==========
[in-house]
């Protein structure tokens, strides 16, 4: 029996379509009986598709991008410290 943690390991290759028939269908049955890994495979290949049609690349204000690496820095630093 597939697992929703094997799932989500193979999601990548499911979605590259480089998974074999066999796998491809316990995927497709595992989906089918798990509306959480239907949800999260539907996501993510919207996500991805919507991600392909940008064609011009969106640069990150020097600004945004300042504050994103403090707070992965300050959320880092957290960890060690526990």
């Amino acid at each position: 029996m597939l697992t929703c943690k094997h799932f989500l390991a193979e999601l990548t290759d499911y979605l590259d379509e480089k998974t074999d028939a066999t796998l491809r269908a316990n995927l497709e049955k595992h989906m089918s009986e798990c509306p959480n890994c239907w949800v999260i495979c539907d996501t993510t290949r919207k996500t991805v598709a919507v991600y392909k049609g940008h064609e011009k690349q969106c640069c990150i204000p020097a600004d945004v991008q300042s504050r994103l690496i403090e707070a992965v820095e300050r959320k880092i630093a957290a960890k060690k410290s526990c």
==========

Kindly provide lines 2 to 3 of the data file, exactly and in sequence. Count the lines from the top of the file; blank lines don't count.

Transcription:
């Protein structure tokens, strides 16, 4: 029996379509009986598709991008410290 943690390991290759028939269908049955890994495979290949049609690349204000690496820095630093 597939697992929703094997799932989500193979999601990548499911979605590259480089998974074999066999796998491809316990995927497709595992989906089918798990509306959480239907949800999260539907996501993510919207996500991805919507991600392909940008064609011009969106640069990150020097600004945004300042504050994103403090707070992965300050959320880092957290960890060690526990």
């Amino acid at each position: 029996m597939l697992t929703c943690k094997h799932f989500l390991a193979e999601l990548t290759d499911y979605l590259d379509e480089k998974t074999d028939a066999t796998l491809r269908a316990n995927l497709e049955k595992h989906m089918s009986e798990c509306p959480n890994c239907w949800v999260i495979c539907d996501t993510t290949r919207k996500t991805v598709a919507v991600y392909k049609g940008h064609e011009k690349q969106c640069c990150i204000p020097a600004d945004v991008q300042s504050r994103l690496i403090e707070a992965v820095e300050r959320k880092i630093a957290a960890k060690k410290s526990c």